Ask most people this question and you can bet their answers will range from of course it will, to is that a trick question? However, the answer isn’t as clear cut as one might think.
Like many things, the answer to whether or not sugary foods have detrimental effect on an athlete’s performance depends on the type of sugary food consumed, how long before the event it is consumed, and how much of the food is being consumed at a time. Let’s take a closer look at the types of sugars in food. We’ll also discuss which of these might or might not affect athletic performance.
Sugary food and athletic performance
Types of Sugars in Food
There are five types of sugars found in foods. Each of these offers an athlete both benefits and drawbacks.
Found in dairy products primarily, lactose is a type of sugar that is broken down in the small intestine and converted to, among other things, glucose. This type of sugar gives you the energy you need when you’re doing physical activity such as exercising. Glucose molecules enter the bloodstream and travel to power up the muscles.
This one’s not commonly found in most foods. You’ll find it in beer and molasses. Maltose is broken down into two parts glucose in the small intestine. As is the case with lactose, this glucose is absorbed into the blood stream to give energy to the muscles.
Found in most kitchens across the world, sucrose or ‘table sugar’ is found in a lot of food – like brownies, cookies and other baked goods. Sucrose breaks down into equal parts glucose and fructose. These are absorbed through the small intestine wall and taken to muscle cells or stored for later use. If you take in too much sucrose, this could be one of the leading contributing factors to weight gain.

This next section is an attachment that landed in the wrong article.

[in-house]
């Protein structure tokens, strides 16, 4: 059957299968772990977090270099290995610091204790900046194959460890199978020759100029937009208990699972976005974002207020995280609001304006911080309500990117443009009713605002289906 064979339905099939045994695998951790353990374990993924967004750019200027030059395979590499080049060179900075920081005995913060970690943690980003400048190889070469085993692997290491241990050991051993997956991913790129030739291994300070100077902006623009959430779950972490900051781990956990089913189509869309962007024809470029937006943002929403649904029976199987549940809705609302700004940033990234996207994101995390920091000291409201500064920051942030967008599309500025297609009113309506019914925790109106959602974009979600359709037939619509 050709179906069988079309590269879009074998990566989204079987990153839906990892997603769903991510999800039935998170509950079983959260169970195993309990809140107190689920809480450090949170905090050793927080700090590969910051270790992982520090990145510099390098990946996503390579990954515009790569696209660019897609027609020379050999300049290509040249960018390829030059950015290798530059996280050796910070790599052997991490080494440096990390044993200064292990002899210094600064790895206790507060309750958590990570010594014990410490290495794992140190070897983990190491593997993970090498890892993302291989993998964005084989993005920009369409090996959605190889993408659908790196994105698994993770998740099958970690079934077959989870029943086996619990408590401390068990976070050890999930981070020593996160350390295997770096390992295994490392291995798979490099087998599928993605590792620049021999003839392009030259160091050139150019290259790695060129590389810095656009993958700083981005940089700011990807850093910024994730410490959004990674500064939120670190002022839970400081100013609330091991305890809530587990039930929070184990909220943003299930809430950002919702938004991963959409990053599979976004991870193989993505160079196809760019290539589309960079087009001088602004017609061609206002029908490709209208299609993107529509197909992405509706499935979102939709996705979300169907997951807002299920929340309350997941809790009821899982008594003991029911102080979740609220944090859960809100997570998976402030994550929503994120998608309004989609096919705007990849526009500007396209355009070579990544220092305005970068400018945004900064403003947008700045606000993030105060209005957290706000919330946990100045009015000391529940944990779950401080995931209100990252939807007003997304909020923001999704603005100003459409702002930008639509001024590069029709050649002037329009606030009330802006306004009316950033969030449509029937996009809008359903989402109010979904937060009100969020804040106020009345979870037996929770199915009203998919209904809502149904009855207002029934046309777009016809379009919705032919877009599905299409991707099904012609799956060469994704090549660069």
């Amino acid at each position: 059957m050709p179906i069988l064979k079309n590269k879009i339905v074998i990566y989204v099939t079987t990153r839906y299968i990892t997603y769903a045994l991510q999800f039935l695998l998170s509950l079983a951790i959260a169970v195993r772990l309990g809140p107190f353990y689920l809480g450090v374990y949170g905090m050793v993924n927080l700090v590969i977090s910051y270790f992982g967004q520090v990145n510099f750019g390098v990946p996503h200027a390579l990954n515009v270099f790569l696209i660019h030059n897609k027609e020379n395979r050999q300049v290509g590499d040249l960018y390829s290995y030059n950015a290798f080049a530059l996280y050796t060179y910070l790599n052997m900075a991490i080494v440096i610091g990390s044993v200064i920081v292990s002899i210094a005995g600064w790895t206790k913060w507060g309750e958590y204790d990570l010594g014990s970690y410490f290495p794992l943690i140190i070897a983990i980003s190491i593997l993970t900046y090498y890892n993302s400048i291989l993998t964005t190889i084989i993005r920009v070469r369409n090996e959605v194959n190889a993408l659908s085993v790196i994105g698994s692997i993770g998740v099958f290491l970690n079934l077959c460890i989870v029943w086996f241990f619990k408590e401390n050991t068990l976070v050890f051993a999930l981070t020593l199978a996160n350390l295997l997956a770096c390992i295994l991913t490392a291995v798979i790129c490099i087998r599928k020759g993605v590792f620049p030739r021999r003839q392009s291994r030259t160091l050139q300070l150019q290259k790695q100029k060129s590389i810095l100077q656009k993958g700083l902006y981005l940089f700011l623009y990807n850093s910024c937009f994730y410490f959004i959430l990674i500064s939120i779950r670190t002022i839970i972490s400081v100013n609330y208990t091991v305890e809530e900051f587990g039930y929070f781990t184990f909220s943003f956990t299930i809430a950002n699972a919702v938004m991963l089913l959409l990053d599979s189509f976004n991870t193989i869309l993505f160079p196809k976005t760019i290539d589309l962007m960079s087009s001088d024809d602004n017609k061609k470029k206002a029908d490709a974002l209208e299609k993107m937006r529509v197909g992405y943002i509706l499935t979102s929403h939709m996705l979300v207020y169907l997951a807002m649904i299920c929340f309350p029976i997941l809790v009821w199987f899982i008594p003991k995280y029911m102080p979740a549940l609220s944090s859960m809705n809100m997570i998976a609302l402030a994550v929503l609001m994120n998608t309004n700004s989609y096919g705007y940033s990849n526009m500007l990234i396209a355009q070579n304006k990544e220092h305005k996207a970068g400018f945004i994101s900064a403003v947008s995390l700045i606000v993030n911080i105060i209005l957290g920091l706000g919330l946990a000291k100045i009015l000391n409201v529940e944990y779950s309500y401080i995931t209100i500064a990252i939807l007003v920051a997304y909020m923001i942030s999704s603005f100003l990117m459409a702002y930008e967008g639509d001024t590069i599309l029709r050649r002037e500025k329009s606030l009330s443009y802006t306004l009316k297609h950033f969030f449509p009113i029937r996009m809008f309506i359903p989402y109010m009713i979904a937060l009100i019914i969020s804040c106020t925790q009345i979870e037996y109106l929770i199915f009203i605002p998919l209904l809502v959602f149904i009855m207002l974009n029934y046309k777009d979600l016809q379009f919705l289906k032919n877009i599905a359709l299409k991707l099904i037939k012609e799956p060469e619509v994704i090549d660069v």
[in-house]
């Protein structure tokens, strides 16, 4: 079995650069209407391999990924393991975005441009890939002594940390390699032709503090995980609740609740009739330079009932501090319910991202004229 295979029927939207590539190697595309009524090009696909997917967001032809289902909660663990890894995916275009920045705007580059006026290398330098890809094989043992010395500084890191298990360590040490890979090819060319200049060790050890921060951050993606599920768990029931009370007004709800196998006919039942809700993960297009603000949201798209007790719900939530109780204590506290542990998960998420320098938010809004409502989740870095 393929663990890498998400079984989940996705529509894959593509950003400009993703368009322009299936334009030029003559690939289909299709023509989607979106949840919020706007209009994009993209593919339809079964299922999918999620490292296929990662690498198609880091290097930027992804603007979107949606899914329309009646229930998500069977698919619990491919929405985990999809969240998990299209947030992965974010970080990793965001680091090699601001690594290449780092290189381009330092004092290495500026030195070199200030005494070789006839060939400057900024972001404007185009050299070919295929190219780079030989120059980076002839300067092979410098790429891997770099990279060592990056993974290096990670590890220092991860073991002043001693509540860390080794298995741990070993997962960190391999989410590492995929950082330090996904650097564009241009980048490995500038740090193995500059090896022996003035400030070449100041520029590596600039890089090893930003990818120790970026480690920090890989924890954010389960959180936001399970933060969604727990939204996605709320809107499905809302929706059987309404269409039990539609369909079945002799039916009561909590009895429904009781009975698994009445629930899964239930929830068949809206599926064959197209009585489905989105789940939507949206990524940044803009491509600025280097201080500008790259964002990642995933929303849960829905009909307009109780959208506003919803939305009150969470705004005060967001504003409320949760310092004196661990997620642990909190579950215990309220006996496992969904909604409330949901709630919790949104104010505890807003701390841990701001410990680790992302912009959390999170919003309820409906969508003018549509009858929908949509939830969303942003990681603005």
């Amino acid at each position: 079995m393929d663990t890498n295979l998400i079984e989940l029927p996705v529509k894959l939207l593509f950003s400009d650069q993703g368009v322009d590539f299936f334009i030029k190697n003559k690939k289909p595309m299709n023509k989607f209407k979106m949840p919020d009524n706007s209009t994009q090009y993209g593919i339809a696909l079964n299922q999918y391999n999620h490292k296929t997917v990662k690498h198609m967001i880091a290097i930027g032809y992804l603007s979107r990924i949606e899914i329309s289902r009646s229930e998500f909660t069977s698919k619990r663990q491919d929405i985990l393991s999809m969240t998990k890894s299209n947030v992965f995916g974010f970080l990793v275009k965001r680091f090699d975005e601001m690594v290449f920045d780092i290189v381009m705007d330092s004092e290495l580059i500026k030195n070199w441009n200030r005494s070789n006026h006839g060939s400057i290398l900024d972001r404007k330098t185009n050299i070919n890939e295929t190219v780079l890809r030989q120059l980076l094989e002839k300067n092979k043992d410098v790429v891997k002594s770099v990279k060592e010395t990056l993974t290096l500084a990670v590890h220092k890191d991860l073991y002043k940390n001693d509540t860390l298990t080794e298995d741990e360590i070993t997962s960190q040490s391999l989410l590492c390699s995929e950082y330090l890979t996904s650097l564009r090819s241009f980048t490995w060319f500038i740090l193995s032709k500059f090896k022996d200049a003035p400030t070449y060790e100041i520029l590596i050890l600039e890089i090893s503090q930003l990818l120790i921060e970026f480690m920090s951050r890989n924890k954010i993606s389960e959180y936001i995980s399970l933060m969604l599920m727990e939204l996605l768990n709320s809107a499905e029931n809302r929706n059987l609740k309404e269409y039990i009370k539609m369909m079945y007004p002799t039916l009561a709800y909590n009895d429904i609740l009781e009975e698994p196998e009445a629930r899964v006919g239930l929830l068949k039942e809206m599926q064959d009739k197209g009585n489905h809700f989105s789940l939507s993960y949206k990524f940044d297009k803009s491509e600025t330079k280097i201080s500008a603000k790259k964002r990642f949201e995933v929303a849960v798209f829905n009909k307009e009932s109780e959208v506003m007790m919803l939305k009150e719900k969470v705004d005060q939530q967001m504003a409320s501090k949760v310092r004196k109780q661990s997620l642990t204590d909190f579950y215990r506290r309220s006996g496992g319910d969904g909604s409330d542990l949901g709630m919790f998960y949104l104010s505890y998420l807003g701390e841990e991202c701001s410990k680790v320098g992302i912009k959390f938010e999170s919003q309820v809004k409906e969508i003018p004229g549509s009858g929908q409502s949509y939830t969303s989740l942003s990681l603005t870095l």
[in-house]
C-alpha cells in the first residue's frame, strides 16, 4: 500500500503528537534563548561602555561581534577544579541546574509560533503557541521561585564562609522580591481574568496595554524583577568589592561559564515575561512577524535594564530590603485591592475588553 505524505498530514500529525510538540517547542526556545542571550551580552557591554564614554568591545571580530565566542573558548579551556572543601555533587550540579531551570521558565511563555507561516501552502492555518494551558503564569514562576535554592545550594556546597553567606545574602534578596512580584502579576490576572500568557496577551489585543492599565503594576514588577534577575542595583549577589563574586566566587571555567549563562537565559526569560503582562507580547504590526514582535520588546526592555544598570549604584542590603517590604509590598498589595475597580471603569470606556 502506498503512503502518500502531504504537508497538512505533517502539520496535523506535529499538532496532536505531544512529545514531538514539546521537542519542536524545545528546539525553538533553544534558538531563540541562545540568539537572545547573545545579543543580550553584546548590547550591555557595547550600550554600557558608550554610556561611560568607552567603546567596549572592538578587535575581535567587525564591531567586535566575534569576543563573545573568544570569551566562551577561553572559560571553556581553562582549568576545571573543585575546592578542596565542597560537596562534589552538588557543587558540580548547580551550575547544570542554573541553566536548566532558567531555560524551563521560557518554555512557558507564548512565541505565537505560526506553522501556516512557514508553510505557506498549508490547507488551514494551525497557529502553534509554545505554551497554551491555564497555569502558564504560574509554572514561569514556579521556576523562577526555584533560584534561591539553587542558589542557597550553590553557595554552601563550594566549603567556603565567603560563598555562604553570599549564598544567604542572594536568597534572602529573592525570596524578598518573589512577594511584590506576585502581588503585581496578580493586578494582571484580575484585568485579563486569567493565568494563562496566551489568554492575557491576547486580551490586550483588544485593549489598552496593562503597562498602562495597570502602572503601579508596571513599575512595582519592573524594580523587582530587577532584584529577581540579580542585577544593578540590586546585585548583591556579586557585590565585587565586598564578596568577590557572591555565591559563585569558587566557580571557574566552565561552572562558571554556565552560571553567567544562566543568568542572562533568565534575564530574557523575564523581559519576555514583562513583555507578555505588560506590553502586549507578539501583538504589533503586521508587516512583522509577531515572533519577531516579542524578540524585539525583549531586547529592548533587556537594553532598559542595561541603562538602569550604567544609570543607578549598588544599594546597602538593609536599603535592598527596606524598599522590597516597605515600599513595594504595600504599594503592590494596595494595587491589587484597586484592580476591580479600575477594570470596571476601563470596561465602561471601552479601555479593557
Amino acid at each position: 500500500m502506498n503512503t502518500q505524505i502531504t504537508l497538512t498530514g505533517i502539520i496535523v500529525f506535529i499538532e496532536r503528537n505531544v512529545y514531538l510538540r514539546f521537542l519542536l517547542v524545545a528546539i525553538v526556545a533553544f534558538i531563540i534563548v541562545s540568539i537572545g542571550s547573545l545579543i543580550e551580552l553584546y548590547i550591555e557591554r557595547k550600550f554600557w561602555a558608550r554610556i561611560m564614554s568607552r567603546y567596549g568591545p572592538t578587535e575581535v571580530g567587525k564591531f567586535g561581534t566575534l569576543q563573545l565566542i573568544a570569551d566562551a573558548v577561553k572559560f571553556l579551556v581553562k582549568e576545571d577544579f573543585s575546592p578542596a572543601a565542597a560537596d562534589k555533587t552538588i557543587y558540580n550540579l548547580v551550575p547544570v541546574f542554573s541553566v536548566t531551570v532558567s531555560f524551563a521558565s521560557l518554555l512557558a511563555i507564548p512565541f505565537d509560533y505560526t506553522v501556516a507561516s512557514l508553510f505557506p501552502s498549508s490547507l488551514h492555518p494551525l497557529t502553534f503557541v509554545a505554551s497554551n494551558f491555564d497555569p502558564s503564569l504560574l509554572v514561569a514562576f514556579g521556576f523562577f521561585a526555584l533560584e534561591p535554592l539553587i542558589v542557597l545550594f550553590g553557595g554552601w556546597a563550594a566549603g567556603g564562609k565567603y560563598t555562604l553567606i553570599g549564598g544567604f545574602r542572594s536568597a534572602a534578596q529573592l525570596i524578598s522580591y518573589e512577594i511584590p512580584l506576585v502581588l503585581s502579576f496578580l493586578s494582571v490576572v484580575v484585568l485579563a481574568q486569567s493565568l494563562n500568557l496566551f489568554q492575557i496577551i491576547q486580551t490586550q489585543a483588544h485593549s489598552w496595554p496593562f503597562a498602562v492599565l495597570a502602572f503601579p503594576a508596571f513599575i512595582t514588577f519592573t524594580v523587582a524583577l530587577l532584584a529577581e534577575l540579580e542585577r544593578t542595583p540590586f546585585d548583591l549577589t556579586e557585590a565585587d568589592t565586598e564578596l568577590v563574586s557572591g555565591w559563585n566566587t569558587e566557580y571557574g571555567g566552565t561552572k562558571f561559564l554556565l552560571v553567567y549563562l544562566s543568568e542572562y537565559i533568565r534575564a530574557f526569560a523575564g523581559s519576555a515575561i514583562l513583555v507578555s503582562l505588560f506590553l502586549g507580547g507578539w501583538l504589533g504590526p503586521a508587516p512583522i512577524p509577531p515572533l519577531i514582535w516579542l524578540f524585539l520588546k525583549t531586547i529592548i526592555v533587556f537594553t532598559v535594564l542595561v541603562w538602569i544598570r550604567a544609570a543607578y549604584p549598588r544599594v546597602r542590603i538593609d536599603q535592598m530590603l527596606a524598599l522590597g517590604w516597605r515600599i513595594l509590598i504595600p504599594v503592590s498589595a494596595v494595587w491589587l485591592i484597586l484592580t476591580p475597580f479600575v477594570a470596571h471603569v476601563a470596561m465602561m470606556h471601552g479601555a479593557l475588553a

This sugar is commonly found in fruit, honey, and vegetables. Processed by the liver before being sent via the bloodstream to the muscles, fructose breakdown produces free radicals and triglycerides (a type of fat).
Glucose is a simple sugar found in many foods, including bread and pasta. It is a monosaccharide, which means your body burns it most efficiently. Glucose passes directly to the bloodstream without it having to be metabolised in another organ.
Which Sugars are Best Before an Event?
So, back to the sugary food and whether or not it’s a good idea to eat them before an event. Let common sense prevail. If an athlete eats a bunch of starchy food just before an event, he’ll have that meal in his stomach while performing which will hamper his or her performance. On the other hand, one small koeksister or doughnut (chewed properly) won’t make much of a dent.
If an athlete wants to munch before an event, they should ideally be drinking or eating high-glucose foods. Try wholegrain crackers or toast with a smear of nut butter for a healthy pre-event snack. This will ensure fast absorption into the bloodstream and oodles of energy when exercising. If your stomach can handle it, wash your pre-event snacks down with some milk for an added energy boost.
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